Gertrude "Ma Rainey" Pridgett is known as the "Mother of the Blues" and is one of the earliest blues singers as well as one of the first generation of artists to record their work in that genre.  

Born in 1886 (or possibly September 1882), she started singing in church at first before moving through different performance groups, including Rainey and Rainey: Assassinators of the Blues after her 1904 marriage to Will Rainey. In 1923, she was discovered by Paramount Records and promptly signed to their label. She made over 100 recordings throughout the next 5 years, quickly becoming a household name. 

Paramount capitalized on her successes, marketing her as the "Mother of the Blues", the "Songbird of the South", and the "Paramount Wildcat", among other monikers. Ma Rainey was unapologetically blunt with her choice of lyrics. Most of her songs make reference to love affairs with men, though some songs have a noticeably bisexual tone, like the 1928 song, "Prove It On Me Blues".[1]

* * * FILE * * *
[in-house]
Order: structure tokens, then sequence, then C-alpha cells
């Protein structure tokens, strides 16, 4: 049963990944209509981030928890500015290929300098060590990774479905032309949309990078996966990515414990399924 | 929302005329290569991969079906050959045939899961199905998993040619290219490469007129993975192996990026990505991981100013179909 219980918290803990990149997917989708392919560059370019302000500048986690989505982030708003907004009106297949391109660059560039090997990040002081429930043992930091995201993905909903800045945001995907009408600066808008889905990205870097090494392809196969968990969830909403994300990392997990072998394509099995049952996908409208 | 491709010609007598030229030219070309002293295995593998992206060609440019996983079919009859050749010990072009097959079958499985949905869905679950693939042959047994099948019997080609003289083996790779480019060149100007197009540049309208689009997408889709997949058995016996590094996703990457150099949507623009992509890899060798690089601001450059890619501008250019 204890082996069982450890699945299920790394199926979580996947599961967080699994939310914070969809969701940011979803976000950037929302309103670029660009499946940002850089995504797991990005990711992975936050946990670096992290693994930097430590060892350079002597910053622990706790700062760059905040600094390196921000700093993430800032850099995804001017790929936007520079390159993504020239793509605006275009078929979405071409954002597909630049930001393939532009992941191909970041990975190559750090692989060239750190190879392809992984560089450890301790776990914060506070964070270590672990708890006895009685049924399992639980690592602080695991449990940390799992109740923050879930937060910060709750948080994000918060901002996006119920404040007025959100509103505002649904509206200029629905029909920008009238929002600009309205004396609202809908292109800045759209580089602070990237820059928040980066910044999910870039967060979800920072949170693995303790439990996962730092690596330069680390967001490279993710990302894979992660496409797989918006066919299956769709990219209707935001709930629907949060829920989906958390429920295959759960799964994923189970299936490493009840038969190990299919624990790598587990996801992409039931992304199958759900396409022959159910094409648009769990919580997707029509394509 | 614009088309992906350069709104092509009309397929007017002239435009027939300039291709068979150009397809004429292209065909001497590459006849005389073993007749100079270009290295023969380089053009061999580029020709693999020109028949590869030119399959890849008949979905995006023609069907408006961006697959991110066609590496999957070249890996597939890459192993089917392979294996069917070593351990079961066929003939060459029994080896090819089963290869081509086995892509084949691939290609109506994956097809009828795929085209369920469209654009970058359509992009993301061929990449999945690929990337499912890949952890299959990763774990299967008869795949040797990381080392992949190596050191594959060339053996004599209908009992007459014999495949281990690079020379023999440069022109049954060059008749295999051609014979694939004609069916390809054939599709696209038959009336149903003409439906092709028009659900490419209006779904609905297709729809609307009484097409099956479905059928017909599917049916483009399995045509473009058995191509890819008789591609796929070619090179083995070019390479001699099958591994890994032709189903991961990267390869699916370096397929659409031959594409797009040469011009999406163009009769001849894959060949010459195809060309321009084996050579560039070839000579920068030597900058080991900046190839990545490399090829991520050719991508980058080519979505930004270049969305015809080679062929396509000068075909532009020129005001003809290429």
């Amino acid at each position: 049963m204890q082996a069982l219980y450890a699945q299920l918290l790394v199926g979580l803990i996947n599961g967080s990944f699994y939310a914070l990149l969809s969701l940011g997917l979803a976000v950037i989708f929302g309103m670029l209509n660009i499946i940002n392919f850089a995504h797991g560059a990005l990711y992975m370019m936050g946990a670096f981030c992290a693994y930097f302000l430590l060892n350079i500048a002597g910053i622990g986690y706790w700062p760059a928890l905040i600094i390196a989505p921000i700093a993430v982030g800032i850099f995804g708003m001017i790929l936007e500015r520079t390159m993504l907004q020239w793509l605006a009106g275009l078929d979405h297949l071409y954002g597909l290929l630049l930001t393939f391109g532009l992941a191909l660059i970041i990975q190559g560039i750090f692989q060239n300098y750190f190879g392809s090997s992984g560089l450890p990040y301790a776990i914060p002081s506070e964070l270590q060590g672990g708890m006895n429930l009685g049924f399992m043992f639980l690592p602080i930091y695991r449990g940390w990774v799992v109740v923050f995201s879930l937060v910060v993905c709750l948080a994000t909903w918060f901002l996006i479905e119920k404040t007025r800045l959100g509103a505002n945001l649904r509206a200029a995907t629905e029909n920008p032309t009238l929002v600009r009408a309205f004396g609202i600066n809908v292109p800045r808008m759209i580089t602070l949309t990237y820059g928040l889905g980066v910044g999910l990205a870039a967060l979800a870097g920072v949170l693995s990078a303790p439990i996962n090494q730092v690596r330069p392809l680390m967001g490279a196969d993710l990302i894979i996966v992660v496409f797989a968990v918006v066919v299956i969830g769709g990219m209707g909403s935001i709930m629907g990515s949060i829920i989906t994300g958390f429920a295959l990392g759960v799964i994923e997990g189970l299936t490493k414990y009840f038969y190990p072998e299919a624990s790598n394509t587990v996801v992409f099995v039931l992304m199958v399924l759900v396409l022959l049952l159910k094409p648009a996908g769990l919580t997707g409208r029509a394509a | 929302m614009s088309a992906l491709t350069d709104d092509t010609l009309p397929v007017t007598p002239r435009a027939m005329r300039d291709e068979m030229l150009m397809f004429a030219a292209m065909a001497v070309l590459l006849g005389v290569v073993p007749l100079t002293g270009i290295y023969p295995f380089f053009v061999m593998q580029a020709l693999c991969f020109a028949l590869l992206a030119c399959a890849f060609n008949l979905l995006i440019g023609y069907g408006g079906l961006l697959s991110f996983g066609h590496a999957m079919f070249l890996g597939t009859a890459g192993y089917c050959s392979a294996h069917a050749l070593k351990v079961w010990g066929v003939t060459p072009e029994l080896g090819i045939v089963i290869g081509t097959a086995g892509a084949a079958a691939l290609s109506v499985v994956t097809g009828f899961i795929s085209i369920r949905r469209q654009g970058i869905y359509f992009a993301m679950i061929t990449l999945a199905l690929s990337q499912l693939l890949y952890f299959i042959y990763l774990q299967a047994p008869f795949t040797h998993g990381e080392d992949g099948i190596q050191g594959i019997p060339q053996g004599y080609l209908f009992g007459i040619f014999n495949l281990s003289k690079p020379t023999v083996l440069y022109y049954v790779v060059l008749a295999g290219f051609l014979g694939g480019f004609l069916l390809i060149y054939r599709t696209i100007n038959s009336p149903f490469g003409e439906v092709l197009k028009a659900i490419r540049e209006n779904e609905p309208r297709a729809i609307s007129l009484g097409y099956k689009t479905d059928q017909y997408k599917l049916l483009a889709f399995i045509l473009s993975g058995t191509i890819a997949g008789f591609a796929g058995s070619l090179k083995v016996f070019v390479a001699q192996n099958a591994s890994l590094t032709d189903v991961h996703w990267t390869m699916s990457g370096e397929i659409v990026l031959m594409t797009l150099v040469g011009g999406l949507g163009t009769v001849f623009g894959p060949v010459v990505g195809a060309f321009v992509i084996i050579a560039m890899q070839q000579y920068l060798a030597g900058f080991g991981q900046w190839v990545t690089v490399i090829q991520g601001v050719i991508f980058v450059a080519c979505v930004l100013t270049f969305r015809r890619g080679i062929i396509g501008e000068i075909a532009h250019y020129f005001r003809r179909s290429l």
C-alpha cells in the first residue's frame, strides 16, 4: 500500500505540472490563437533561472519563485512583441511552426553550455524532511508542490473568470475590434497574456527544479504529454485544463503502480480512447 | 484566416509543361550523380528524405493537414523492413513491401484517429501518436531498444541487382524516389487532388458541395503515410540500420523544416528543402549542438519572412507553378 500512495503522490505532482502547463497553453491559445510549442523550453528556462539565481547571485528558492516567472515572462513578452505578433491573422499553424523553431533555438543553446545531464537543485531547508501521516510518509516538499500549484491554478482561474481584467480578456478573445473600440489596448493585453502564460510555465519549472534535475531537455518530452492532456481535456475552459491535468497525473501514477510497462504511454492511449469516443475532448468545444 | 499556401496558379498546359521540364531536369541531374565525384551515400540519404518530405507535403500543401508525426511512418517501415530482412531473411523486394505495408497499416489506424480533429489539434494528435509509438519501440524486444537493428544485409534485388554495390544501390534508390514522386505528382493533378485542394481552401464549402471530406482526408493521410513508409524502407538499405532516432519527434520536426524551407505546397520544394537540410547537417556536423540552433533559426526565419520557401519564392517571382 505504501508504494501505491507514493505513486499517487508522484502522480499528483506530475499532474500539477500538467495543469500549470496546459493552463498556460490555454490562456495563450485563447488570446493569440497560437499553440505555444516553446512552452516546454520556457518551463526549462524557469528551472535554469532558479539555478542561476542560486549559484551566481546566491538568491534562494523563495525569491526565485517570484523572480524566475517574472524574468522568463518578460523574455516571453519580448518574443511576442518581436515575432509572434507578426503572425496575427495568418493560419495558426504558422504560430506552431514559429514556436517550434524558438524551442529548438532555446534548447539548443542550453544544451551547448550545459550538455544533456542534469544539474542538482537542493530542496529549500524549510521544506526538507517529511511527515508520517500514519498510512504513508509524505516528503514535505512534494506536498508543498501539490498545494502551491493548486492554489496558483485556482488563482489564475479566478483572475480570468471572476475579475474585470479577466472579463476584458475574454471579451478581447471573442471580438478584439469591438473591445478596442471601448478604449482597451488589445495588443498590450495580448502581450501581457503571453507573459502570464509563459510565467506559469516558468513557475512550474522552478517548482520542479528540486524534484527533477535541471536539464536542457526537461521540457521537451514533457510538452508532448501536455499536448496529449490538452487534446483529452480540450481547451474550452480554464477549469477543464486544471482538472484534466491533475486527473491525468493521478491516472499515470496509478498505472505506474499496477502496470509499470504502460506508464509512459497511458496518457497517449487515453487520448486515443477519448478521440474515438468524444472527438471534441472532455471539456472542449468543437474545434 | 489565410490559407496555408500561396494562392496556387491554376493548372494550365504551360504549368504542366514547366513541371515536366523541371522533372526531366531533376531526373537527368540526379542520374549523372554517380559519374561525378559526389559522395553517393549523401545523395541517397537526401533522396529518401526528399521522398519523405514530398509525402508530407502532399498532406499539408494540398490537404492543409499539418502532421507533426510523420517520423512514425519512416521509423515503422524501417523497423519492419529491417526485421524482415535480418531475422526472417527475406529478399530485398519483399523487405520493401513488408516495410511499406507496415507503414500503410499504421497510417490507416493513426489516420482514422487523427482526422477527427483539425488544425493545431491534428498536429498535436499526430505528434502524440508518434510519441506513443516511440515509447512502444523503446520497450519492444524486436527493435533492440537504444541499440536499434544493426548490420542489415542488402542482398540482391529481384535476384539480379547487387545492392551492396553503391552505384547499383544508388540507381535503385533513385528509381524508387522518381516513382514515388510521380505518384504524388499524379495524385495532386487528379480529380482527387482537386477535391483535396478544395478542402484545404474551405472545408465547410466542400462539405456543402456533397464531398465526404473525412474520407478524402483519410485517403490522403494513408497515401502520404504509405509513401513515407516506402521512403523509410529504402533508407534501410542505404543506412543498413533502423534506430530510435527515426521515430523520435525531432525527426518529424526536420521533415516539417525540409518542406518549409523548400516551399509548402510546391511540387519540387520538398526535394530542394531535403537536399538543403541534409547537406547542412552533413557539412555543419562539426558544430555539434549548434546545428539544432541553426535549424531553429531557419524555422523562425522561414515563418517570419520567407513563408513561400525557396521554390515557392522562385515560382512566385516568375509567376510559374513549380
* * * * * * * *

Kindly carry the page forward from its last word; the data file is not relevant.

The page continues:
They say I do it, ain't nobody caught me
Sure got to prove it on me;
Went out last night with a crowd of my friends,
They must've been women, 'cause I don't like no men.

It's true I wear a collar and a tie,
Makes the wind blow all the while
Don't you say I do it, ain't nobody caught me
You sure got to prove it on me.

After decades of touring and recording her work, Rainey retired to her hometown of Columbus, Georgia, in 1935, where she ran three theaters until her death four years later in 1939. 

Rainey was posthumously inducted into the Rock and Roll Hall of Fame in 1990 for her early influences on today's music industry. 

In 2020, Netflix produced a film adaptation of August Wilson’s landmark play, Ma Rainey’s Black Bottom, played by Viola Davis, taking place in Chicago in 1927.